I added one teaspoon of almond essence/extract to the eggs as I like a light almond flavour with my strawberries.

1. Cream butter and sugar together until light in colour and texture.
2. Slowly add the beaten eggs and beat until well mixed between additions.
3. Fold flour and baking powder into the creamed mix with a metal spoon - I just looked up why a metal spoon for this as I was wondering and here is the answer I found - "Once the butter and sugar is creamed, change to a big metal spoon to mix in the eggs and fold in the flour. This keeps the air from escaping through the wood grain." - I did not know this - you learn something new everyday don't you?
 4. Turn the cake batter into your preferred pans - smooth the top and bob into the oven - bake for about 20 minutes - test to check for doneness  - cake will be springy in the middle if you press lightly and will spring back - they should also have pulled away from the sides of the pan too.
5. Remove from oven, allow to cool for 10 minutes or so and then remove from pans and out on cooling rack - cool completely!

While the cake is cooling whip your heavy/double cream to soft peaks - when the beaters are removed, soft peaks curl over and droop rather than stand straight up which is the definition of stiff peaks.

My cakes browned too much - because of the silly oven I was using - yours in a regular oven should be OK but if they're not you can just turn them upside down and put the brown on the bottom as I did!! My cakes were tall enough that I cut them in half laterally - if you do yours in 2 7" tins then place one on a plate and strew strawberries hither and yon across the surface and then pour the juices over as well - can you see someone lurking quietly in the background here hoping desperately for just a little taste, hopeful Eleanor!!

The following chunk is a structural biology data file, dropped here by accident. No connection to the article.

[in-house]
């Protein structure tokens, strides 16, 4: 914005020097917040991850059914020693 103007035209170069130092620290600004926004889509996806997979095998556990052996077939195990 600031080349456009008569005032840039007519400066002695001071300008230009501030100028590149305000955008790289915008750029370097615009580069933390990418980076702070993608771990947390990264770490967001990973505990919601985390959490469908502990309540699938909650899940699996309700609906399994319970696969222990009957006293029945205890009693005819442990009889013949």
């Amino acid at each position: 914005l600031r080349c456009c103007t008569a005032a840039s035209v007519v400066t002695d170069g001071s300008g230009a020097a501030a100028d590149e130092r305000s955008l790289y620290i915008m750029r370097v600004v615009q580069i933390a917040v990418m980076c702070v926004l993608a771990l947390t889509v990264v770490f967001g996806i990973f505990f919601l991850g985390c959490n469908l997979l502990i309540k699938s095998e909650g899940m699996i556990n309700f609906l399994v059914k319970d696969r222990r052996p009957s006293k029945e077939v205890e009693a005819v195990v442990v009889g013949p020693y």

Now add the whipped cream - I did mine with a piping bag because I like the way it looks but you can just spoon and mound yours as you like - this is somewhat rustic because as soon as you cut it everything squishes out anyways!! For the finished cake as at the top I also strew - strewed?? - toasted almond slices around willy nilly - just for a bit of a crunch and that lovely nutty flavour too.
Yum I say YUM!!! If you can stand to wait an hour or so before you have your cake and eat it too - then the flavours will have married some, the juices will have soaked into the sponge and the cake tastes even better. 

Many people in the UK make the cake and then just sandwich it together with strawberry jam - which is really good too but with strawberries and cream - how can you go wrong?

And now for my latest fabric design - I had mentioned on my Facebook page earlier this week that I was working on a new design for my Spoonflower shop - based on the design I had created in the round which was used as a dinnerware pattern by PTS America a few years ago:
 In my head I had imagined this as an allover print with no direction - but this is how it ended up as a stripe with two directions:
  - honestly you just never know where your designs will lead you! The print isn't available yet from Spoonflower as I haven't received my sample to approve but I'll let you know when it is!

...and please let me know if you make the cake. Here's to a happy and delicious summer for us all full of strawberries and cream - Patricia